Updated: Aug 7, 2022
Tuesday, June 21st was a classic hot, summer day; 90 degrees and sunny in Perrysburg, Ohio. Phil Crutchfield, Ellie and I, and a college friend from the Toledo area joined thousands of people gathered downtown to see The Great Race participants complete the day’s driving stage.
More than 150 cars arrived over two hours. We luckily found a great viewing spot – on a shaded porch at the city library building where we could set up our chairs and view the checkpoint where the cars’ times were recorded, and hear the race announcer’s voice as he announced the driver and navigator’s names, their car description and other interesting anecdotes about the teams’ history in the race.
Most of the teams had been in multiple Great Races over the years. As we wandered through the rally cars parked along Louisiana Street, we were drawn to this 1964 E-Type and met its owner/driver, Ed Overmyer, from Tennessee. Ed’s car is beautifully restored, and he loves driving the car, even in this 9-day, 2300-mile rally. He has some roots in Michigan, having lived here at one time, and allowed for the possibility of joining us at a JAGM event in the future.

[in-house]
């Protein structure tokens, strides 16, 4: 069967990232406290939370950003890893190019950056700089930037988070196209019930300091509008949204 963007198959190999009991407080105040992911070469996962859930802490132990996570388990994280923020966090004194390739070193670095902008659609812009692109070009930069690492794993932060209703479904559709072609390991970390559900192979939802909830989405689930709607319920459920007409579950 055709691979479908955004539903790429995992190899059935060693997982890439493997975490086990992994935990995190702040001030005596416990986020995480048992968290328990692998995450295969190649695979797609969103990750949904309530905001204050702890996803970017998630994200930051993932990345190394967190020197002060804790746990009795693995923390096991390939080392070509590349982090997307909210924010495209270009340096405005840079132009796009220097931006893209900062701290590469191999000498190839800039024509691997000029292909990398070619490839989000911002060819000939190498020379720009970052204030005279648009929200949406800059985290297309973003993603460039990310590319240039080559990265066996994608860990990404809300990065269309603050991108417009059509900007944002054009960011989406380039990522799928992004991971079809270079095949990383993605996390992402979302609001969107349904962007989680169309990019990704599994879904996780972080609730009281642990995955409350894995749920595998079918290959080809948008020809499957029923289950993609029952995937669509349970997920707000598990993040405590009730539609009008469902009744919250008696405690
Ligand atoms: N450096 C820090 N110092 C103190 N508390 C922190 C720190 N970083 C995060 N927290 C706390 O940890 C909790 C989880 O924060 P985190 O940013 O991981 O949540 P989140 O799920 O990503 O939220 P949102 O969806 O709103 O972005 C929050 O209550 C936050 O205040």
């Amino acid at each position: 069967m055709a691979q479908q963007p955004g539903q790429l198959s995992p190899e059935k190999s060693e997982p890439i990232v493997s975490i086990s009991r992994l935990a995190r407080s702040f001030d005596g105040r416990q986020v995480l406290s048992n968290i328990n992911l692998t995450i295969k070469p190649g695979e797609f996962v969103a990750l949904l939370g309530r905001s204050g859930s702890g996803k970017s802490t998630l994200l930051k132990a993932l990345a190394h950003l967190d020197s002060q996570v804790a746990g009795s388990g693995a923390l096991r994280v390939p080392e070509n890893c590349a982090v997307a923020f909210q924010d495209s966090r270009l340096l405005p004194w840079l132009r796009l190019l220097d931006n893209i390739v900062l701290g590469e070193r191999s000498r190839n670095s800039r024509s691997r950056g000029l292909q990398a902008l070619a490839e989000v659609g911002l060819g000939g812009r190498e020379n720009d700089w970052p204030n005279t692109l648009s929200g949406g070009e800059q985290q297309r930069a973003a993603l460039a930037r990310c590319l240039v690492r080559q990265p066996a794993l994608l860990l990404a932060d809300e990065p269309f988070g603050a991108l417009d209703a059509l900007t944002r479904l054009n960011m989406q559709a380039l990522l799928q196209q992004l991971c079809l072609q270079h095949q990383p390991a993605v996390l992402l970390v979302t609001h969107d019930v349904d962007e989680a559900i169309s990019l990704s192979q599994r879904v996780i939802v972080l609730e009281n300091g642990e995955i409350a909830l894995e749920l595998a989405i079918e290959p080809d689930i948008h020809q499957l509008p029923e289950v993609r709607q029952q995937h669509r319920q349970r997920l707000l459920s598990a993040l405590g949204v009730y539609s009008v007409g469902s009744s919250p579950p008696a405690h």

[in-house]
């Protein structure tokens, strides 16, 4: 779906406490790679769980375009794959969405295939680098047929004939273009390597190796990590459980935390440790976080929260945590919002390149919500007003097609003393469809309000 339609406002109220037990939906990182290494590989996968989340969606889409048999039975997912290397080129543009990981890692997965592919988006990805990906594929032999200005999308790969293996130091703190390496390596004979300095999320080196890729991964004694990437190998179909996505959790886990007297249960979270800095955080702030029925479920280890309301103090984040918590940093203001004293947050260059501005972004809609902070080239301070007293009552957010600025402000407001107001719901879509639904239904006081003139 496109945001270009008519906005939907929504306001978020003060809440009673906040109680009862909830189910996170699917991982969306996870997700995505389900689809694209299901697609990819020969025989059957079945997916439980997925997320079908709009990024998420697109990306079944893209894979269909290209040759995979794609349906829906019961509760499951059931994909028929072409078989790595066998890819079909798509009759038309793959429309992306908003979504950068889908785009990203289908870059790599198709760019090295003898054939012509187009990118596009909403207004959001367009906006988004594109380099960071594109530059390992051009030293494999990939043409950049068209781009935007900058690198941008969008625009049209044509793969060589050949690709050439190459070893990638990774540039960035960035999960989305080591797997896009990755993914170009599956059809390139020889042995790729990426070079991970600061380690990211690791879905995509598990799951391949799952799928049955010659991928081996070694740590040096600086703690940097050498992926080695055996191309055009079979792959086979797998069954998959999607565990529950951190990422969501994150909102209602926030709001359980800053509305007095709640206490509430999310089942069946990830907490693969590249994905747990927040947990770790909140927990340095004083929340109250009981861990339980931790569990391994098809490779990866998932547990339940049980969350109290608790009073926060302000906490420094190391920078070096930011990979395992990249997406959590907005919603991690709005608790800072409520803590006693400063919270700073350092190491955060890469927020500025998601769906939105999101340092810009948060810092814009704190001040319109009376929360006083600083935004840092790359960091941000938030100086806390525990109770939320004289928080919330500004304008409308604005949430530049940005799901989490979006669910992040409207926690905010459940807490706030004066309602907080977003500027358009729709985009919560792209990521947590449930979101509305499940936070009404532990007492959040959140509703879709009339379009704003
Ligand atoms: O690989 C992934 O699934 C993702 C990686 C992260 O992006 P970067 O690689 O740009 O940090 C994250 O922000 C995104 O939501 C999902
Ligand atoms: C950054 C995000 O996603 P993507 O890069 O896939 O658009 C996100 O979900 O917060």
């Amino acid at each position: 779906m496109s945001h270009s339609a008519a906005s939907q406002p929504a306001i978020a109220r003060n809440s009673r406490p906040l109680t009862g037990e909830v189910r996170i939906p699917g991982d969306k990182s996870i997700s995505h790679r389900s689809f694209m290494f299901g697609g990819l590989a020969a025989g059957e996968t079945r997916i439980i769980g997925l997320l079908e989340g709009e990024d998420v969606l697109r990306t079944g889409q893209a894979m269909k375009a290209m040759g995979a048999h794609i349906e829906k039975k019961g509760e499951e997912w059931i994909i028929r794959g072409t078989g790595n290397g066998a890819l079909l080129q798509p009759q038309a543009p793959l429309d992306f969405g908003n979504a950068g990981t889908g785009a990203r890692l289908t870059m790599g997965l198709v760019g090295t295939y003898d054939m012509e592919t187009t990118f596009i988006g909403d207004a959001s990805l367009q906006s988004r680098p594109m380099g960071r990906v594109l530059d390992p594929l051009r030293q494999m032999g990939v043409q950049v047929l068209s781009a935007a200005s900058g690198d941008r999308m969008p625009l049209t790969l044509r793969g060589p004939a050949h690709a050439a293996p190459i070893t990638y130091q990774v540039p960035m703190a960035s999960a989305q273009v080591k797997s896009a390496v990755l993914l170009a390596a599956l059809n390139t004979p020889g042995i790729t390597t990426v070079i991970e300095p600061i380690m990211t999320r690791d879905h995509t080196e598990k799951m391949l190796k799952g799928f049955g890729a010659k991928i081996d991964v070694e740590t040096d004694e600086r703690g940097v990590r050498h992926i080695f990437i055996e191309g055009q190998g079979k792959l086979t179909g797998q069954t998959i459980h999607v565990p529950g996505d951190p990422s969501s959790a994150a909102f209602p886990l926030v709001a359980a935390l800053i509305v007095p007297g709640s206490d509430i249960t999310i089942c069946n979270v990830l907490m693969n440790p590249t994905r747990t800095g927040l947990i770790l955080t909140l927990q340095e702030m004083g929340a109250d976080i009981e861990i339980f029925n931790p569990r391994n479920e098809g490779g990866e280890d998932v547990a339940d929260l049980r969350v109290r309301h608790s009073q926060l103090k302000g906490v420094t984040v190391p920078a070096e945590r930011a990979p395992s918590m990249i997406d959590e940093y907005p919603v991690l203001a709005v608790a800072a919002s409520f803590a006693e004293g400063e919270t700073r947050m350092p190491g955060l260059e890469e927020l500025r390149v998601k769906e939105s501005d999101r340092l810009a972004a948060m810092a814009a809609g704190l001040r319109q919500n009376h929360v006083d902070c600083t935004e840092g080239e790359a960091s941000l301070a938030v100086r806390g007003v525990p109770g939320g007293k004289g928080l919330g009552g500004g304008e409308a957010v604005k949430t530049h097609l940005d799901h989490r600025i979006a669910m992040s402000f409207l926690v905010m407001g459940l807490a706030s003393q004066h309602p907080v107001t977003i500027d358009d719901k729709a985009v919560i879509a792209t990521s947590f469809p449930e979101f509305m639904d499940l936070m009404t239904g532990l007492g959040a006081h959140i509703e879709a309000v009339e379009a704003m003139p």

Other British cars in the field included a 1937 Lagonda LG6, a ’73 Jensen Interceptor, a ‘66 Aston Martin DB6, a ’67 Austin Healey BJ8, a ’53 Sunbeam Alpine, a ’64 Morris Mini Cooper S, and a ’48 MG TC.
A few days later I looked up the final results of the race. The overall champion (taking home the $50,000 first prize) was the team of Josh Hull and Trevor Stahl, driving a 1932 Ford Speedster. All the race results and many, many pictures can be seen on the race website: HTTP:// www.greatrace.com/.
The 2023 Great Race route has recently been announced. It starts in St. Augustine, FL, and ends in Colorado Springs, CO. So it won’t pass near us in Michigan, but we can highly recommend that the next time you get a chance to view a stop on this event, it makes for a most interesting time.